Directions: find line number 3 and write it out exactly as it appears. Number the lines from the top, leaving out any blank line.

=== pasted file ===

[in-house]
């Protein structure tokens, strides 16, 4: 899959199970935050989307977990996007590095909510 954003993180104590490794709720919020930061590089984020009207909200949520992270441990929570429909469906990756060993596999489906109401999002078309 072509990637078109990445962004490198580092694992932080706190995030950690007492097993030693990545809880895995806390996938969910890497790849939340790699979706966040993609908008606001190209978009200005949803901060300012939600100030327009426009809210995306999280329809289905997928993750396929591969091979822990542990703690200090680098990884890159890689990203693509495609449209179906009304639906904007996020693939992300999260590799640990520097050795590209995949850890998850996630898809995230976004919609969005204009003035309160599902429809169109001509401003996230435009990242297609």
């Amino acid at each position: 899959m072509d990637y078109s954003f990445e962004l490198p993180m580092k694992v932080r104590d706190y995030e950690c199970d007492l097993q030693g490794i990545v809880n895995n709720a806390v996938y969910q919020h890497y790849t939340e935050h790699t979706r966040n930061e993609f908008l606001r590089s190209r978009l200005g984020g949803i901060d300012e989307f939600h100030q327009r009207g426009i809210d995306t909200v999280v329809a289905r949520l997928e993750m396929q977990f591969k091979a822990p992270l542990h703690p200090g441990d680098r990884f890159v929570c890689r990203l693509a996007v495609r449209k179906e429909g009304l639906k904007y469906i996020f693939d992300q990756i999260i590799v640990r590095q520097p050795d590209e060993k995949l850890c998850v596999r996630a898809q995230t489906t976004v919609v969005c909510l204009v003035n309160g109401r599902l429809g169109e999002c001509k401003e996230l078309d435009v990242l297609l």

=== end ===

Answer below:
């Amino acid at each position: 899959m072509d990637y078109s954003f990445e962004l490198p993180m580092k694992v932080r104590d706190y995030e950690c199970d007492l097993q030693g490794i990545v809880n895995n709720a806390v996938y969910q919020h890497y790849t939340e935050h790699t979706r966040n930061e993609f908008l606001r590089s190209r978009l200005g984020g949803i901060d300012e989307f939600h100030q327009r009207g426009i809210d995306t909200v999280v329809a289905r949520l997928e993750m396929q977990f591969k091979a822990p992270l542990h703690p200090g441990d680098r990884f890159v929570c890689r990203l693509a996007v495609r449209k179906e429909g009304l639906k904007y469906i996020f693939d992300q990756i999260i590799v640990r590095q520097p050795d590209e060993k995949l850890c998850v596999r996630a898809q995230t489906t976004v919609v969005c909510l204009v003035n309160g109401r599902l429809g169109e999002c001509k401003e996230l078309d435009v990242l297609l």